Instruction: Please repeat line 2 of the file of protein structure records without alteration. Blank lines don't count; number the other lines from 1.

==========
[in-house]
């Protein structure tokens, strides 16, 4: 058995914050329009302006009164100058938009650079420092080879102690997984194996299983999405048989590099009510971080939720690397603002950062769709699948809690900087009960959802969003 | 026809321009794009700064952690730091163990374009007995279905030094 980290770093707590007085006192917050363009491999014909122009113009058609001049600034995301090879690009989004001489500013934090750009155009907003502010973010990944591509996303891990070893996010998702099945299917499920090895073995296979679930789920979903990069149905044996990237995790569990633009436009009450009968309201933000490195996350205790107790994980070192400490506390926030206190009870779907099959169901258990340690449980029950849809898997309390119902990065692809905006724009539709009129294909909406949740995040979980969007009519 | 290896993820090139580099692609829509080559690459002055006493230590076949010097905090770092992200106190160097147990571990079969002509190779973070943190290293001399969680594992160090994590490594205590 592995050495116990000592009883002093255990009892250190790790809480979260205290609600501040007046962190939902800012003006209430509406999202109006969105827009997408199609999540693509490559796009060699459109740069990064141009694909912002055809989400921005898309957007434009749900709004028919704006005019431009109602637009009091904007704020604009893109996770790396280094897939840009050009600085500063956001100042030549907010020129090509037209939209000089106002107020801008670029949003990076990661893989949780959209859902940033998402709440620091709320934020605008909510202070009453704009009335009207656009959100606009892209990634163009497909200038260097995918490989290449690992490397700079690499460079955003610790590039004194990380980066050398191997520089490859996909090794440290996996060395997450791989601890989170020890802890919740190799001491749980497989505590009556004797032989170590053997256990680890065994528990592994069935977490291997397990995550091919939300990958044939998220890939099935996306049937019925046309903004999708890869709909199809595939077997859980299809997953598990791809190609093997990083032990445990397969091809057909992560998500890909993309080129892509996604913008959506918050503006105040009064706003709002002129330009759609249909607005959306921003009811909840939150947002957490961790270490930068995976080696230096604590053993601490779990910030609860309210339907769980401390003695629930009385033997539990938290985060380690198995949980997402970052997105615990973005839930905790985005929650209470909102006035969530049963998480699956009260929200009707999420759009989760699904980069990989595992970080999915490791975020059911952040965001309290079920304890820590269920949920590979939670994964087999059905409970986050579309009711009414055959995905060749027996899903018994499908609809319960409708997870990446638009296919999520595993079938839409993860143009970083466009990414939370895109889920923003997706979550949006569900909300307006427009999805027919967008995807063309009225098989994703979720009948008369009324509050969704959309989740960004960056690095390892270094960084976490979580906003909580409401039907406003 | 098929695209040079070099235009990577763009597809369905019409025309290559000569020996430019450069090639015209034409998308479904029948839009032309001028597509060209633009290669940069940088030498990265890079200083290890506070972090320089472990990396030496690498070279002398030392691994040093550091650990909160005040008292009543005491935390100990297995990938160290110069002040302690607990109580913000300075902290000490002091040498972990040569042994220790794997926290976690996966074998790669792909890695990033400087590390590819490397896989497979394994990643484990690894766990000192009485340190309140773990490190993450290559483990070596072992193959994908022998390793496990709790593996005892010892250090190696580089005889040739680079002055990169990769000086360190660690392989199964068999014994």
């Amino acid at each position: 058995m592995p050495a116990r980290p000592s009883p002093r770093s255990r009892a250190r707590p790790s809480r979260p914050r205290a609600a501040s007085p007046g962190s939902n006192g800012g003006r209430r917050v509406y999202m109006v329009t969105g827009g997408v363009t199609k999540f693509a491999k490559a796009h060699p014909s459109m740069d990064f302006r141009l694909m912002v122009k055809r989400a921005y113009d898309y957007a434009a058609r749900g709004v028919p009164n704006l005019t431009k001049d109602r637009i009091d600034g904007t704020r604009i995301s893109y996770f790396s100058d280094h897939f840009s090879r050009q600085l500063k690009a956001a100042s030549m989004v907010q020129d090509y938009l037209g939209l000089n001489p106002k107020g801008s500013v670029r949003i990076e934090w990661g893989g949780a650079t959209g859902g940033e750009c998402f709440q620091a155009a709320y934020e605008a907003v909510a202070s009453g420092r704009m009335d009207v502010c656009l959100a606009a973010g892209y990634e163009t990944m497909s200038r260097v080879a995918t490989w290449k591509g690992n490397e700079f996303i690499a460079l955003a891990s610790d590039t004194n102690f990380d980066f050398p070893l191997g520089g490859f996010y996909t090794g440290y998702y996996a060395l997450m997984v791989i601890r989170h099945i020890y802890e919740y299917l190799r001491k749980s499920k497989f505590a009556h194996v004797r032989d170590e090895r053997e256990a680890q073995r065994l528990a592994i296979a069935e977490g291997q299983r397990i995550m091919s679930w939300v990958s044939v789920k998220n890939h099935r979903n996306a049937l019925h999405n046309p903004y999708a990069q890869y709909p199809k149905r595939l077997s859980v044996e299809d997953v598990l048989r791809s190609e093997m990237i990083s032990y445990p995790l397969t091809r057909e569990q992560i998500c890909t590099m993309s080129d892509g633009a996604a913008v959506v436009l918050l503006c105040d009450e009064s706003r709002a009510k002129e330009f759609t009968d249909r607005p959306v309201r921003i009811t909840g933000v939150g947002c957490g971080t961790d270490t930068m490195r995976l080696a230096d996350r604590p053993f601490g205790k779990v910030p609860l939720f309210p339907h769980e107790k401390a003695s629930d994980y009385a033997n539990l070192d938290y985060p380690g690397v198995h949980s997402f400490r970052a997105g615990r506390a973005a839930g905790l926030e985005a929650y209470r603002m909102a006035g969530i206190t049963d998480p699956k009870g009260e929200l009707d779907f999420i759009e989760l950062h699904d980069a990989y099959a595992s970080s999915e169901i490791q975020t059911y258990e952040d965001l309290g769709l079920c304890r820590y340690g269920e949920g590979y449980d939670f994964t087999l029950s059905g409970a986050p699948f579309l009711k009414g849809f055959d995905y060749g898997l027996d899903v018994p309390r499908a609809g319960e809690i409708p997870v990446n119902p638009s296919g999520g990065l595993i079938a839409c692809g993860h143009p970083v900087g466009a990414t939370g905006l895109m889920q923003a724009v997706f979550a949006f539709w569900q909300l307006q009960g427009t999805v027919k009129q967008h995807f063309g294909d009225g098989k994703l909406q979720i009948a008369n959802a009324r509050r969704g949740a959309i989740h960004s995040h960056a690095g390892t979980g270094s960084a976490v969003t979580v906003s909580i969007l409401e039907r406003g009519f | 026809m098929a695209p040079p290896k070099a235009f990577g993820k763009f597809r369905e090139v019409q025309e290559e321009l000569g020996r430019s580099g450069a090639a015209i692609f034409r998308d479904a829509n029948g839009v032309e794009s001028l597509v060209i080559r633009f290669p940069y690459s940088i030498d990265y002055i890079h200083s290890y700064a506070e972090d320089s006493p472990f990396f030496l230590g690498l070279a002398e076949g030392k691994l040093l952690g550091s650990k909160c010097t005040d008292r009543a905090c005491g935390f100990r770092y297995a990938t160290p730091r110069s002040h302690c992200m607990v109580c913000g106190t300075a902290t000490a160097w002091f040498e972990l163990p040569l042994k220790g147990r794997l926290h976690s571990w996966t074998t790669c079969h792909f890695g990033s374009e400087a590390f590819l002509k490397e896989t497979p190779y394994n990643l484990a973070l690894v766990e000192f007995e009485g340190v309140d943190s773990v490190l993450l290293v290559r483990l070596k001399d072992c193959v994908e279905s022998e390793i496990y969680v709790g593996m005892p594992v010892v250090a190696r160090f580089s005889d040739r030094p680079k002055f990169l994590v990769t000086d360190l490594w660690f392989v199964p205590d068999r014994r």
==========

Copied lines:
């Protein structure tokens, strides 16, 4: 058995914050329009302006009164100058938009650079420092080879102690997984194996299983999405048989590099009510971080939720690397603002950062769709699948809690900087009960959802969003 | 026809321009794009700064952690730091163990374009007995279905030094 980290770093707590007085006192917050363009491999014909122009113009058609001049600034995301090879690009989004001489500013934090750009155009907003502010973010990944591509996303891990070893996010998702099945299917499920090895073995296979679930789920979903990069149905044996990237995790569990633009436009009450009968309201933000490195996350205790107790994980070192400490506390926030206190009870779907099959169901258990340690449980029950849809898997309390119902990065692809905006724009539709009129294909909406949740995040979980969007009519 | 290896993820090139580099692609829509080559690459002055006493230590076949010097905090770092992200106190160097147990571990079969002509190779973070943190290293001399969680594992160090994590490594205590 592995050495116990000592009883002093255990009892250190790790809480979260205290609600501040007046962190939902800012003006209430509406999202109006969105827009997408199609999540693509490559796009060699459109740069990064141009694909912002055809989400921005898309957007434009749900709004028919704006005019431009109602637009009091904007704020604009893109996770790396280094897939840009050009600085500063956001100042030549907010020129090509037209939209000089106002107020801008670029949003990076990661893989949780959209859902940033998402709440620091709320934020605008909510202070009453704009009335009207656009959100606009892209990634163009497909200038260097995918490989290449690992490397700079690499460079955003610790590039004194990380980066050398191997520089490859996909090794440290996996060395997450791989601890989170020890802890919740190799001491749980497989505590009556004797032989170590053997256990680890065994528990592994069935977490291997397990995550091919939300990958044939998220890939099935996306049937019925046309903004999708890869709909199809595939077997859980299809997953598990791809190609093997990083032990445990397969091809057909992560998500890909993309080129892509996604913008959506918050503006105040009064706003709002002129330009759609249909607005959306921003009811909840939150947002957490961790270490930068995976080696230096604590053993601490779990910030609860309210339907769980401390003695629930009385033997539990938290985060380690198995949980997402970052997105615990973005839930905790985005929650209470909102006035969530049963998480699956009260929200009707999420759009989760699904980069990989595992970080999915490791975020059911952040965001309290079920304890820590269920949920590979939670994964087999059905409970986050579309009711009414055959995905060749027996899903018994499908609809319960409708997870990446638009296919999520595993079938839409993860143009970083466009990414939370895109889920923003997706979550949006569900909300307006427009999805027919967008995807063309009225098989994703979720009948008369009324509050969704959309989740960004960056690095390892270094960084976490979580906003909580409401039907406003 | 098929695209040079070099235009990577763009597809369905019409025309290559000569020996430019450069090639015209034409998308479904029948839009032309001028597509060209633009290669940069940088030498990265890079200083290890506070972090320089472990990396030496690498070279002398030392691994040093550091650990909160005040008292009543005491935390100990297995990938160290110069002040302690607990109580913000300075902290000490002091040498972990040569042994220790794997926290976690996966074998790669792909890695990033400087590390590819490397896989497979394994990643484990690894766990000192009485340190309140773990490190993450290559483990070596072992193959994908022998390793496990709790593996005892010892250090190696580089005889040739680079002055990169990769000086360190660690392989199964068999014994």